In nanotechnology, a particle is defined as a small object that behaves as a whole unit in terms of its transport and properties. It is further classified according to size: in terms of diameter, fine particles cover a range between 100 and 2500 nanometers, while ultrafine particles, on the other hand, are sized between 1 and 100 nanometers.
Using a virus-like delivery particle made from DNA, researchers from MIT and the Ragon Institute of MGH, MIT, and Harvard have created a vaccine that can induce a strong antibody response against SARS-CoV-2.
Some Covid-19 vaccines safely and effectively used lipid nanoparticles (LNPs) to deliver messenger RNA to cells.
Engineers at the University of California San Diego have developed modular nanoparticles that can be easily customized to target different biological entities such as tumors, viruses or toxins.
Yan Zhao gestured toward the trees outside his campus window on a rainy afternoon.
Investigators at the Icahn School of Medicine at Mount Sinai have designed an innovative RNA-based strategy to activate dendritic cells-;which play a key role in immune response-;that eradicated tumors and prevented their recurrence in mouse models of melanoma.
In a step forward in the development of genetic medicines, researchers at Children's Hospital of Philadelphia (CHOP) and the Perelman School of Medicine at the University of Pennsylvania have developed a proof-of-concept model for delivering gene editing tools to treat blood disorders, allowing for the modification of diseased blood cells directly within the body.
Many diseases can be successfully treated in the simple environment of a cell culture dish, but to successfully treat real people, the drug agent has to take a journey through the infinitely more complex environment within our bodies and arrive, intact, inside the affected cells.
A novel technique has been devised by researchers from the University of Leipzig and the University of Vilnius in Lithuania to monitor the smallest twists and torques of molecules in milliseconds.
Prosthetics moved by thoughts. Targeted treatments for aggressive brain cancer. Soldiers with enhanced vision or bionic ears.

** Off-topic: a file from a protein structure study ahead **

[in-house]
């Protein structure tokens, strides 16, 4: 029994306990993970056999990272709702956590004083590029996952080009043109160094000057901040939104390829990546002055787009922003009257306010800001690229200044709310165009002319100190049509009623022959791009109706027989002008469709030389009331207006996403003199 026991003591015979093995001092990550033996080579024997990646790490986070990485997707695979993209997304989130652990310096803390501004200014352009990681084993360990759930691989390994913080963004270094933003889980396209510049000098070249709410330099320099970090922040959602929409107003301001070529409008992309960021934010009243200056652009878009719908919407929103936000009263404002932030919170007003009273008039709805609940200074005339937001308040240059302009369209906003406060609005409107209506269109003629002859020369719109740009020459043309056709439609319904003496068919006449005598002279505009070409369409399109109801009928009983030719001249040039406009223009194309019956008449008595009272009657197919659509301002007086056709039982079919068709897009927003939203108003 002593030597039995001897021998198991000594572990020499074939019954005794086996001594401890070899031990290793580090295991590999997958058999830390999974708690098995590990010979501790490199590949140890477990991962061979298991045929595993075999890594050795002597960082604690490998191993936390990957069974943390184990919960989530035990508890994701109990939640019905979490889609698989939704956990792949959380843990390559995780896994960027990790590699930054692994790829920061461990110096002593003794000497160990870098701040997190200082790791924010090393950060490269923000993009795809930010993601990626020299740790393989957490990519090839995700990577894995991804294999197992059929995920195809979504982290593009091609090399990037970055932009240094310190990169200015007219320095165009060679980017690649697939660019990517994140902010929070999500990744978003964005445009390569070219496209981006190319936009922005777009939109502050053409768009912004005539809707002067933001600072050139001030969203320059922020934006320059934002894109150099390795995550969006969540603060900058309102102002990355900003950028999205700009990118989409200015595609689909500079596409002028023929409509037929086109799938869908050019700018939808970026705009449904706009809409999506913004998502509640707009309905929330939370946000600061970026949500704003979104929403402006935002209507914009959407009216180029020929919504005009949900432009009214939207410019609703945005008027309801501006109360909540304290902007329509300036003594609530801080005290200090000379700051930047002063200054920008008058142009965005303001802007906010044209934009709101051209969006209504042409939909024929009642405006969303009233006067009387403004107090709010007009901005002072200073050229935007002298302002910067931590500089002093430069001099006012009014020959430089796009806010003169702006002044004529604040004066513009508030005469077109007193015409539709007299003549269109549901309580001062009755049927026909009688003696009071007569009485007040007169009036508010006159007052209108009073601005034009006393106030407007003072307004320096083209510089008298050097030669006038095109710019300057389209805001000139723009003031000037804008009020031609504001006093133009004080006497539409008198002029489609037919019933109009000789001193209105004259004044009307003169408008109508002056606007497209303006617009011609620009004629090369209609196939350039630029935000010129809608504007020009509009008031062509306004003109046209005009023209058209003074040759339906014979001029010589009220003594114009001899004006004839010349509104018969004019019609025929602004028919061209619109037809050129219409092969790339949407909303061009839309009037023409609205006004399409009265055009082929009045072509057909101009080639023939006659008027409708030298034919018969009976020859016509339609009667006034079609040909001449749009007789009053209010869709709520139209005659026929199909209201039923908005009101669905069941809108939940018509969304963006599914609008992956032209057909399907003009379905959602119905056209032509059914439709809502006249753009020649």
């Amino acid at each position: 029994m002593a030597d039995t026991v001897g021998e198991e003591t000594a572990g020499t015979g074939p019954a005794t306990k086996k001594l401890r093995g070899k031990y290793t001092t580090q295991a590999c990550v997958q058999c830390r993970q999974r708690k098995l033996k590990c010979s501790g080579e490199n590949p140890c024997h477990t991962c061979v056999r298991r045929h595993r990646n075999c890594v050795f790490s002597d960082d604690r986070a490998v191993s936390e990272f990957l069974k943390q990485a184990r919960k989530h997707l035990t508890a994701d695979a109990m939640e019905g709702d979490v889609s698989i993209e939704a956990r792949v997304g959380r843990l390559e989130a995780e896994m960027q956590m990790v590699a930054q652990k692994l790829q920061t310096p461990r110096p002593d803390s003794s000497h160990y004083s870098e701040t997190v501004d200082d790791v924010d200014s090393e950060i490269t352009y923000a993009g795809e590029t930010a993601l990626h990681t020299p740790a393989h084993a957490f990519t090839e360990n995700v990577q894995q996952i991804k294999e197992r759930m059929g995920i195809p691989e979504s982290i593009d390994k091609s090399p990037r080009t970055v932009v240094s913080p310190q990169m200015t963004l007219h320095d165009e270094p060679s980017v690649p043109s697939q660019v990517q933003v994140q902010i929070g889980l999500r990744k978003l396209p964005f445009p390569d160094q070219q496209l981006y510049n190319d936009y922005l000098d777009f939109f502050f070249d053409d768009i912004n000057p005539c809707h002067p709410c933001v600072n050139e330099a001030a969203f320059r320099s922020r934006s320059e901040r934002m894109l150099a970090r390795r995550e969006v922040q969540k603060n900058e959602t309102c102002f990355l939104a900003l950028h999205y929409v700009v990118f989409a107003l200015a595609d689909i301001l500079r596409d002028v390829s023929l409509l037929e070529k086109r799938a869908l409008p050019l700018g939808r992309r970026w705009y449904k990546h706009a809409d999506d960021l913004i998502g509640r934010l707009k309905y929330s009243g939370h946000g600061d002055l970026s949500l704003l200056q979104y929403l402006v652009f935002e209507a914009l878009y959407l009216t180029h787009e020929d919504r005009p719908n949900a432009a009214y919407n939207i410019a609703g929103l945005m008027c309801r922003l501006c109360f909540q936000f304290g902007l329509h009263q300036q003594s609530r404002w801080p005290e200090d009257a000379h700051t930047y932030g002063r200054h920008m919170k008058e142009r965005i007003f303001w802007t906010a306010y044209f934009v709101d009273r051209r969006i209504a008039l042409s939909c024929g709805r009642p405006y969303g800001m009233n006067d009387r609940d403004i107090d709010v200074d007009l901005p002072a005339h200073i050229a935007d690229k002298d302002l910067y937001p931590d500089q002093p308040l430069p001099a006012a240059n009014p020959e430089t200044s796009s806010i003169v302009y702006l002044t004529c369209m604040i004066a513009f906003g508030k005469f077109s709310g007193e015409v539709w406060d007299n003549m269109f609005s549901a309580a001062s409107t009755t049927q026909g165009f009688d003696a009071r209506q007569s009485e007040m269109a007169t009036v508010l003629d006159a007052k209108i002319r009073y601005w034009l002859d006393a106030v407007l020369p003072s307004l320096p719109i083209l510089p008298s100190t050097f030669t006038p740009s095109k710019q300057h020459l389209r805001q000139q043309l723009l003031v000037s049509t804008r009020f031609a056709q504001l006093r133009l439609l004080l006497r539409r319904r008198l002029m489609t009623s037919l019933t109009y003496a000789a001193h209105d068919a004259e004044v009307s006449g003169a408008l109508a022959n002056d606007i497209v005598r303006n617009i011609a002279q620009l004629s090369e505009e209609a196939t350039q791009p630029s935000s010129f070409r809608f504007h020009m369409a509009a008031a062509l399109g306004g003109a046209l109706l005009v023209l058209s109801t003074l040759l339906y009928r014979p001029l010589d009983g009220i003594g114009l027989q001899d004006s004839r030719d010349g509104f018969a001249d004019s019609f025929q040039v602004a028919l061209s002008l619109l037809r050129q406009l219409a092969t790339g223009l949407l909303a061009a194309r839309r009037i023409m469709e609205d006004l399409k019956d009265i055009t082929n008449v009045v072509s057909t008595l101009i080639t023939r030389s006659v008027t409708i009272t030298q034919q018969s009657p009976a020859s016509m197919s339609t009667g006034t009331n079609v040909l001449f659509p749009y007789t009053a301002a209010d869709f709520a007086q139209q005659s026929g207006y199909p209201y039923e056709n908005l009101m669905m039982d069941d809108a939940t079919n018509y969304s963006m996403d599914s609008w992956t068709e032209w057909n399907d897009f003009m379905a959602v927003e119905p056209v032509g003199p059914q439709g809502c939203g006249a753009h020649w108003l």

Johns Hopkins Medicine scientists say they have developed a nanoparticle -; an extremely tiny biodegradable container -; that has the potential to improve the delivery of messenger ribonucleic acid (mRNA)-based vaccines for infectious diseases such as COVID-19, and vaccines for treating non-infectious diseases including cancer.
Prof. Haojun Liang of the Chinese Academy of Sciences’ (CAS) University of Science and Technology of China (USTC) suggested a new way to escape from metastability for self-assembly in a far-from-equilibrium system. The study was published in the journal PNAS.
A new drug delivery system delivers an antioxidant directly to mitochondria in the liver, mitigating the effects of oxidative stress.
Therapeutics that use mRNA-;like some of the COVID-19 vaccines-;have enormous potential for the prevention and treatment of many diseases.
Recently, a new metal labeling strategy has been suggested by researchers from the Suzhou Institute of Biomedical Engineering and Technology (SIBET) of the Chinese Academy of Sciences (CAS) to boost mass cytometry’s sensitivity and increase the number of MC detection channels.
Engineers at MIT and the University of Massachusetts Medical School have designed a new type of nanoparticle that can be administered to the lungs, where it can deliver messenger RNA encoding useful proteins.
Nanoparticles can be used to deliver messenger RNA encoding proteins to the lungs, results of a new study carried out at MIT and the University of Massachusetts Medical School show.
New research has shown that the blood vessels that feed aggressive brain tumors have receptors that could allow a new type of drug-containing nanoparticle to be used to starve the tumors of the energy they use to grow and spread, and also cause other disruptions to their adapted existence, even killing themselves.
Brain tumors are notoriously hard to treat. One reason is the challenge posed by the blood-brain barrier, a network of blood vessels and tissue with closely spaced cells.
Using a specialized MRI sensor, MIT researchers have shown that they can detect light deep within tissues such as the brain.
Neurons are the fundamental units of the brain and nervous system, the cells responsible for receiving sensory input from the external world, for sending motor commands to our muscles, and for transforming and relaying the electrical signals at every step in between.